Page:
The economic productivity of Greater Manchester has been impressive in recent years and hit 6.8 per cent between 2014 and 2016, beating stiff competition from London (4.6 per cent) as its fast-growing businesses helped drive the city forward. Here, Luke Hakes, partner at Octopus Ventures, explains the importance of high growth, small businesses to the region.
The UK’s world-class research capabilities have long played a vital role in stimulating the economy and creating start-ups across the nation. They attract ambitious and smart people across different disciplines who are able to share ideas collaboratively using the deep connections and networks universities provide.
In short, they can provide the perfect start-up platform, and have been a hotbed for successful enterprise.
Nowhere are the benefits of having a strong knowledge economy more apparent than in the North West, with universities continuing to provide the steady flow of talent and ideas that form the bedrock of entrepreneurship across the region.
Take Manchester. As a city, it has a strong history of innovation. It was, of course, the centre of the industrial revolution, and through the University, amongst many other world-changing discoveries, it was responsible for the creation of the first modern computer, as well as the contraceptive pill.
More recently, in 2004, the University hosted the work which lead to the isolation of graphene, and where groundbreaking experiments were carried out leading to the creation of an entirely new field of materials (so-called two-dimensional materials). This transformational discovery lead to the £356 million investment in the creation of Graphene City, which aims to drive collaboration between enterprise and education. It has already proven transformative for the region, revitalising public interest in university spinouts and winning plaudits across the globe for its potential to revolutionise a multitude of different sectors.
Similarly, public investment in Salford’s Media City has stimulated the growth of a rapidly evolving digital economy, creating a critical mass of ideas, investment and in turn, one of the UK’s fastest growing media and tech clusters. We all have an intuitive idea that the entrepreneurs and innovators behind these new fast-growing businesses are important, but the latest report from Octopus allows us to clearly quantify their impact, and it’s huge.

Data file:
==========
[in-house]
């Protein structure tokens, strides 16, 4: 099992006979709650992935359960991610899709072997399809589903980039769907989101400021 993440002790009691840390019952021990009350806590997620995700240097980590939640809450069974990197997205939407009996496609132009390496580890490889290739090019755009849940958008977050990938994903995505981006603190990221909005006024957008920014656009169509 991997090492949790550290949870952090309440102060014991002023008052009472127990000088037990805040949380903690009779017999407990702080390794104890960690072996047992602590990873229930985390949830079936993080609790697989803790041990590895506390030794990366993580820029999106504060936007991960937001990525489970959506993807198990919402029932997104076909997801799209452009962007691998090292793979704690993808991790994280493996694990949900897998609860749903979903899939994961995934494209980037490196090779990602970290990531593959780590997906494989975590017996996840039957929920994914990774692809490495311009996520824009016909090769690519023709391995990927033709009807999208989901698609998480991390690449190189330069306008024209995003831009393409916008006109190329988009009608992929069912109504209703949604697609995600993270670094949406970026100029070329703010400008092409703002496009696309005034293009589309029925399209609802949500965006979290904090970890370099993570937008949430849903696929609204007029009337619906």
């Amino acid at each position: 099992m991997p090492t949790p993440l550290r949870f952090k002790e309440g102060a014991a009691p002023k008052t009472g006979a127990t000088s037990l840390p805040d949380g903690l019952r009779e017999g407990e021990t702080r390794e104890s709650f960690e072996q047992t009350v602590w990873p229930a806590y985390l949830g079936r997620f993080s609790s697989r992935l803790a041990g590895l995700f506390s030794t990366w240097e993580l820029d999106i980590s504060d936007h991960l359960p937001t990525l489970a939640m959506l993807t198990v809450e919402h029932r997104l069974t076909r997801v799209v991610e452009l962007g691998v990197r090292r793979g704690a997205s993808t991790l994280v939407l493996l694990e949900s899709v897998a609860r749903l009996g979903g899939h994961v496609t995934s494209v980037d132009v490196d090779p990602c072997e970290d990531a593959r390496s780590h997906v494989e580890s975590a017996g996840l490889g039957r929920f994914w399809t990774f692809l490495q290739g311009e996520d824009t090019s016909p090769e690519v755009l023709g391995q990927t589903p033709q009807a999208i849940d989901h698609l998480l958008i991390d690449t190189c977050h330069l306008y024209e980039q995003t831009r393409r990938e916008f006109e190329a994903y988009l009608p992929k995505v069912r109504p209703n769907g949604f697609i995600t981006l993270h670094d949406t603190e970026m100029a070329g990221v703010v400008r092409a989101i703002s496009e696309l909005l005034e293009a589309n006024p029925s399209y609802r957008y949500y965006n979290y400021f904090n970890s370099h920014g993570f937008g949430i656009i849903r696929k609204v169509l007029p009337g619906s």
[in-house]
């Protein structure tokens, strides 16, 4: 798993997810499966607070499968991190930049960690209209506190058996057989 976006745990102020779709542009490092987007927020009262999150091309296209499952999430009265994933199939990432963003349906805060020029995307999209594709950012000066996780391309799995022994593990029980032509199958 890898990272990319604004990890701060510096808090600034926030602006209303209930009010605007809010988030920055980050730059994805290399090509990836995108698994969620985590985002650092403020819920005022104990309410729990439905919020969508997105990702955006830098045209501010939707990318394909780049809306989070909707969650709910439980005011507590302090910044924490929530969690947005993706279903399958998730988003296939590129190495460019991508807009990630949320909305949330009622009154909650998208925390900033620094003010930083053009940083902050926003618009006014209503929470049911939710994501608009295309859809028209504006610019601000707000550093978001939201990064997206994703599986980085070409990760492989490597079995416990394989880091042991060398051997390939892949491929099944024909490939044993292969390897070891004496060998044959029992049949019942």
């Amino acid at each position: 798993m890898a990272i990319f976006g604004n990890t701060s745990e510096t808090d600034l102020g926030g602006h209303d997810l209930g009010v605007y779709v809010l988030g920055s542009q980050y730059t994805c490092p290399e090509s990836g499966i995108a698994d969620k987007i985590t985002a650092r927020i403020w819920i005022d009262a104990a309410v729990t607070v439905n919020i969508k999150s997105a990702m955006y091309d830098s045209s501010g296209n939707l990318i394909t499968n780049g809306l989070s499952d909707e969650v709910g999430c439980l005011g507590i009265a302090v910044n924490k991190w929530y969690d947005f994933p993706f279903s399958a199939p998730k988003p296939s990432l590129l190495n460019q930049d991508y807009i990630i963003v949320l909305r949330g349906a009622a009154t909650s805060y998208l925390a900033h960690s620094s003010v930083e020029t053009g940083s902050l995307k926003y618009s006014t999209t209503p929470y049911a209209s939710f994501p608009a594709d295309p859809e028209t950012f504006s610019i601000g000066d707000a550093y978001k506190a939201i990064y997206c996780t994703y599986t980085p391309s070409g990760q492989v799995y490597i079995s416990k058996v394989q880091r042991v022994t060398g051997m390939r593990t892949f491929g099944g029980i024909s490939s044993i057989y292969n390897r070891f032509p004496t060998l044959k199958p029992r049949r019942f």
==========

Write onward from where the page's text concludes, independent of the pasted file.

More productive than the average business
The Octopus High Growth Small Business Report 2018 found that, despite representing less than 1 per cent of all UK business, these high growth small businesses (HGSBs) create one in every five new jobs, equivalent to more than three thousand each week. The North West is home to 2,018 HGSBs. Not only are they 33 per cent more productive than the average business in the region, they also contribute a mammoth £7bn a year to the economy, and 22 per cent of growth.
The ability of this tiny group of businesses to consistently punch above their weight is all the more remarkable when you consider the barriers they face to growth. The report also reveals that 61 per cent of the North West’s HGSBs said transport was an important constraint to growth, the highest of any region, and compared to only 33 per cent in London. Digital infrastructure, which typically means internet speeds, were also an important concern for 58 per cent of the HGSBs. And on top of this, 89 per cent of HGSBs in the region said they have experienced skills shortages, compared to just 17 per cent of average business.
The potential of HGSBs is clearly huge, but we need to ensure they are given every opportunity to flourish. Improved transport links should be a top priority. This would also allow skills and talent to move between the cities, easing skills shortages.
There is also an important role for the University to play in the HGSB ecosystem. In my role working with the University of Manchester’s Innovation Company, UMI3, I see first-hand the incredible conveyor belt of world-class research that is generated within the University; the challenge is always to take that research and help it to reach its full potential. One way that can happen is by spinning out that research into commercial companies thus creating new HGSBs. Another might be in licensing those technologies to existing HGSBs, providing them with technology and capabilities that they otherwise wouldn’t have, enabling them to innovate and scale even more quickly.
By encouraging HGSBs to work more closely with universities, we can help construct a symbiotic relationship that helps drive a virtuous circle of investment, innovation and commercial and societal success.
The opportunity presented by HGSBs is enormous, and it is all of our interests that the UK sees more-and-more successful-scale-up businesses. We need to continue working closely together so that these companies can soar to even greater heights. Our future as an economy depends on their success.
Luke Hakes is a partner at Octopus Ventures, and chairman of UMI3, the University of Manchester’s Innovation Company.